HBO’s Sports Emmy-Winning ‘24/7’ Preps for Upcoming Mayweather/Marquez Fight
By John Rice
In April, HBO Sports’ 24/7 series was honored with three Sports Emmy Awards. Now the production team is gearing up for new installments of the series in advance of July’s Floyd Mayweather/Juan Manuel Marquez pay-per-view contest.
The 24/7 concept was introduced in 2007 to promote a battle between Mayweather and Oscar De La Hoya. According to Dave Harmon, coordinating producer/VP of production for HBO Sports, 24/7 grew out of the idea of “what is the fighter’s current training for a big fight like this. We found that a reality show is the best way to communicate that. We decided to follow the biggest fighters in the biggest fight.”
The success of that first series led to four subsequent multi-part events. Among them: the Sports Emmy-winning shows on the Calzaghe/Jones fight, which were honored for Outstanding Editing and Outstanding Edited Sports Special, and De La Hoya/Pacquiao, recognized as Outstanding Edited Sports Series/anthology.
Harmon believes that the success of the series is in “the way the show looks and the way the storylines are presented in a reality, documentary-style show.” Crews follow each fighter’s camp for approximately a month leading up to the fight, delivering half-hour shows every week. “With a one-week or less turnaround from shooting to delivering on-air, that is the biggest accomplishment of the show,” he says. “We can shoot [material] on Monday or Tuesday, and it’s in the show on Saturday in a completely edited, in-context [presentation] with the storyline. We’re able to combine that with music, a style, and editing that is unique.”
Each crew shoots with a Panasonic Varicam and a P2 camera. Material is couriered daily to HBO Sports in New York, where the shows are edited using Avid systems.
The upcoming Mayweather/Marquez series provides its own unique challenges, says Harmon. “We’ve never had an exclusively Spanish-speaking fighter in camp before,” he says. “We will be going to Mexico City and having our crew live with him there. It will certainly provide a different culture, a different way of training.” Those segments of the shows will be subtitled.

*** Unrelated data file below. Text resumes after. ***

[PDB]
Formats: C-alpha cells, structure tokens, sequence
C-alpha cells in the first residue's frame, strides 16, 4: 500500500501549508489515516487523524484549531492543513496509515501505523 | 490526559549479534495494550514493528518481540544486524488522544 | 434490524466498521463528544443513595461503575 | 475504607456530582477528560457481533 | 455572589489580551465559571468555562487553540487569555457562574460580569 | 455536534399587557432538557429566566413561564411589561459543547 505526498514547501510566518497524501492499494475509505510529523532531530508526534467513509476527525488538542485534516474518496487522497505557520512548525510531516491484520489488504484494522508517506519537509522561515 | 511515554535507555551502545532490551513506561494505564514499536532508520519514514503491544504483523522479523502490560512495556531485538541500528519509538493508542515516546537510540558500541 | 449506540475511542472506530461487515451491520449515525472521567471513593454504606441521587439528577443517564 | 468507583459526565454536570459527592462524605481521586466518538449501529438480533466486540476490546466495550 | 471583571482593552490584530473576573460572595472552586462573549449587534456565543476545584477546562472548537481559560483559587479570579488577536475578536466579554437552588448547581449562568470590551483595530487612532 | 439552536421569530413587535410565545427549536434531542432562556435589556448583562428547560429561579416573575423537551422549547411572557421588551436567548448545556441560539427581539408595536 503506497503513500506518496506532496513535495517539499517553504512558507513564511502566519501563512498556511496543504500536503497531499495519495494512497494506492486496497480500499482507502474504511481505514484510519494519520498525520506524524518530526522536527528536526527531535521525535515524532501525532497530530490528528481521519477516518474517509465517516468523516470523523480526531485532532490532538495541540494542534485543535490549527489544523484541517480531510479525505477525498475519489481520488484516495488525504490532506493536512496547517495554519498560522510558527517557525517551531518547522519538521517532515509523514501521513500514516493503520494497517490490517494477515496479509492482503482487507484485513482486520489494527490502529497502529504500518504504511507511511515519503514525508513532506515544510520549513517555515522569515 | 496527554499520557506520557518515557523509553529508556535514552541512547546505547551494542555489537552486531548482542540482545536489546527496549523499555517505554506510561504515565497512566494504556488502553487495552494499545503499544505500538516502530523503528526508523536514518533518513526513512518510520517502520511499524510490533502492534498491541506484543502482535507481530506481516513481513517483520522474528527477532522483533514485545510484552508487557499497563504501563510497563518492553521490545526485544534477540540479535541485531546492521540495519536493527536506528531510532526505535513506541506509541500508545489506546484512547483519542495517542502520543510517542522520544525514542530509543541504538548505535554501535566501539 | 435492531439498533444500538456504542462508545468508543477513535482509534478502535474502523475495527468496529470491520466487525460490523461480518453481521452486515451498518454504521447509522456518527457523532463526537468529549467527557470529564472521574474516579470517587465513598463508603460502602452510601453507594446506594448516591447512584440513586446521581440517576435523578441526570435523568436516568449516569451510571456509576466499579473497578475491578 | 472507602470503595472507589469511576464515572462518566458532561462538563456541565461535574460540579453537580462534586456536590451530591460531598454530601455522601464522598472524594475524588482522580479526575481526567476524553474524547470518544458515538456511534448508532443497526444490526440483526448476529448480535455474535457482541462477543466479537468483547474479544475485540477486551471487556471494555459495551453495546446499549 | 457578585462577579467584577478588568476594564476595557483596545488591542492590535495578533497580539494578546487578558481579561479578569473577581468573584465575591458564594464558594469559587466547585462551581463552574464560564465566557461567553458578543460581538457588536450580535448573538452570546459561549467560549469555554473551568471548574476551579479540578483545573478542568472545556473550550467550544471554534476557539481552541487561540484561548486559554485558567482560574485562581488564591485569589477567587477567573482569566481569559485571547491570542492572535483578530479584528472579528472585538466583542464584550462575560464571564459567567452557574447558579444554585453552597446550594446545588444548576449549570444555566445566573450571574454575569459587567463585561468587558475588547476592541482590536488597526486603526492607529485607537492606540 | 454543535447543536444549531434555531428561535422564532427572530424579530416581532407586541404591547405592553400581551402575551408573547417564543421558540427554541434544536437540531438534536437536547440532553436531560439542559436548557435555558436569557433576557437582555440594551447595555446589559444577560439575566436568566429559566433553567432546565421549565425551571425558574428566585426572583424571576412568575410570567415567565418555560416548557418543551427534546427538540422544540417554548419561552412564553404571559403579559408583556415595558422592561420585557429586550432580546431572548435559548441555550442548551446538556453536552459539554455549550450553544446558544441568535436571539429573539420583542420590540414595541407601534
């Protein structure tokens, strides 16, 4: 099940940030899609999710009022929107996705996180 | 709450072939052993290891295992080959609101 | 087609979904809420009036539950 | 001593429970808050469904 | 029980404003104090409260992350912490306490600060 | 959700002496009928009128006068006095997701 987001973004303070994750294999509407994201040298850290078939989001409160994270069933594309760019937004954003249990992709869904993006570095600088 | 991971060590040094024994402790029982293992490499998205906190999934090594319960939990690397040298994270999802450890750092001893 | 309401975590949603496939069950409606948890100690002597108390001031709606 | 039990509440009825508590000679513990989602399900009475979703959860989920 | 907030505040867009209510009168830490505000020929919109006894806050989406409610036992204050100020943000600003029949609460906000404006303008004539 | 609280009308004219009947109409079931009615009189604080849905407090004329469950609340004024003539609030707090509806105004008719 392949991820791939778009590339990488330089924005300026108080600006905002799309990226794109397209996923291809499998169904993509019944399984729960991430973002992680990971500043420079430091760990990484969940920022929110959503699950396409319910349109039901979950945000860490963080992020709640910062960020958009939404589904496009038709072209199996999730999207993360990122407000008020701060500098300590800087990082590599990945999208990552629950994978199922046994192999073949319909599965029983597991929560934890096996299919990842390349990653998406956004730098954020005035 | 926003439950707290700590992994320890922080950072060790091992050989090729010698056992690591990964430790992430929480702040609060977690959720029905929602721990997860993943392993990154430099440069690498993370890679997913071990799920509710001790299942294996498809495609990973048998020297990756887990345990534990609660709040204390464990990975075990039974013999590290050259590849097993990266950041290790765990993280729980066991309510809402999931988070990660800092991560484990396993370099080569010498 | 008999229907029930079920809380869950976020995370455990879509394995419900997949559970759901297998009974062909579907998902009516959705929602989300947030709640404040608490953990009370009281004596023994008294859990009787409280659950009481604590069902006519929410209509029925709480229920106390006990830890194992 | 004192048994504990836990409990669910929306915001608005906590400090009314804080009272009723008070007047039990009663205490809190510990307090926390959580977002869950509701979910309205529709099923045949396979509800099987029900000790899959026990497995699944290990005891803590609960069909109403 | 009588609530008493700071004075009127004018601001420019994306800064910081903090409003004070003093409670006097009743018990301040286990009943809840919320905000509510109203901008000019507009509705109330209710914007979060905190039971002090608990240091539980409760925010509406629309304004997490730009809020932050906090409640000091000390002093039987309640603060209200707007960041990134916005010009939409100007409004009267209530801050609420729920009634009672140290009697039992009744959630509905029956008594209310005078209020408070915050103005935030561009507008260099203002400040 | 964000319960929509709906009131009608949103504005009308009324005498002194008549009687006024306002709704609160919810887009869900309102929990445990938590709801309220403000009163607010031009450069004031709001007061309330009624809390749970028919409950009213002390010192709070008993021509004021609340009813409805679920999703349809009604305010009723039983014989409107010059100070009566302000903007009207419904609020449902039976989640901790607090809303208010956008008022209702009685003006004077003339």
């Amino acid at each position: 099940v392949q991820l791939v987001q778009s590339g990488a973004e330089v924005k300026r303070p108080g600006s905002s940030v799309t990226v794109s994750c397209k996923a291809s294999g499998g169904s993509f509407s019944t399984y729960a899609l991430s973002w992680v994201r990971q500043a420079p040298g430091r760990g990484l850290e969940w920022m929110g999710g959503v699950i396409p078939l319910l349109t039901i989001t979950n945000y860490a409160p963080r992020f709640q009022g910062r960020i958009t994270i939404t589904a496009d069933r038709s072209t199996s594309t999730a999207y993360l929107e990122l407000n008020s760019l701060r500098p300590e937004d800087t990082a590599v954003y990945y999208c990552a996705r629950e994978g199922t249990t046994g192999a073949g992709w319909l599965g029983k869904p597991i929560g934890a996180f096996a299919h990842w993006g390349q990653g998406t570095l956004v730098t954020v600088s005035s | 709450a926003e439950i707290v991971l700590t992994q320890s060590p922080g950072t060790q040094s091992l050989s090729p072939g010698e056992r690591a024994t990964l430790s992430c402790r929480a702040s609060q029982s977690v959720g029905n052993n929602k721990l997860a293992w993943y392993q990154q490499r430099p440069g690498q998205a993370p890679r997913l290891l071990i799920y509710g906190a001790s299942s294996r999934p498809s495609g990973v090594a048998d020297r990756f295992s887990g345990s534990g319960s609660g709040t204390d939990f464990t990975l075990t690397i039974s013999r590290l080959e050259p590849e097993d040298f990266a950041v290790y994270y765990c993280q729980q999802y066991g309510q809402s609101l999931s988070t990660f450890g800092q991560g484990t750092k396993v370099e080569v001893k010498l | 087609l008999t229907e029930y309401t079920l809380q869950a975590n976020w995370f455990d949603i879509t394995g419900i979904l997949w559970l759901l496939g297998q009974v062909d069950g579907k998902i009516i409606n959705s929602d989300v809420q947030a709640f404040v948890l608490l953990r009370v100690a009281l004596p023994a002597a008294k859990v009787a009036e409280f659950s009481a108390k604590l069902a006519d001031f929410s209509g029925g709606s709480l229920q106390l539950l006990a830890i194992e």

Mayweather is a challenge himself for the production crews. “The people who have seen [him] in his two previous series consider Floyd Mayweather to be the best reality star in sports history,” says Harmon. “In sports, he has transcended the mundane of sports and has absolutely become a ‘must-see.’” He credits the combination of Mayweather’s personality and unpredictability.
The fighter, he points out, is likely to decide to train at 3 in the morning, “then he’ll come back and do something at the doctors at 10 in the morning, and he’ll decide he’s going to work out in the gym and play basketball at 5 in the morning the next day.”
It takes two separate crews to cover the fighter, who is coming out of retirement for this fight.
Harmon believes that the 24/7 shows have brought new viewers and fans to HBO’s boxing coverage. “I’m not privy to the actual numbers, but there are statistics that show more people are watching these pay-per-views because of 24/7. When I go to a fight that’s been supported by 24/7, people refer to episodes of the series. You can tell the series has had an effect on people and their interest in the fight.”
The Mayweather/Marquez 24/7 series premieres on Sunday June 27 and will continue on the following two Sunday nights (July 4 and 11). The final show will air on Friday July 17 in advance of the pay-per-view fight on Saturday July 18.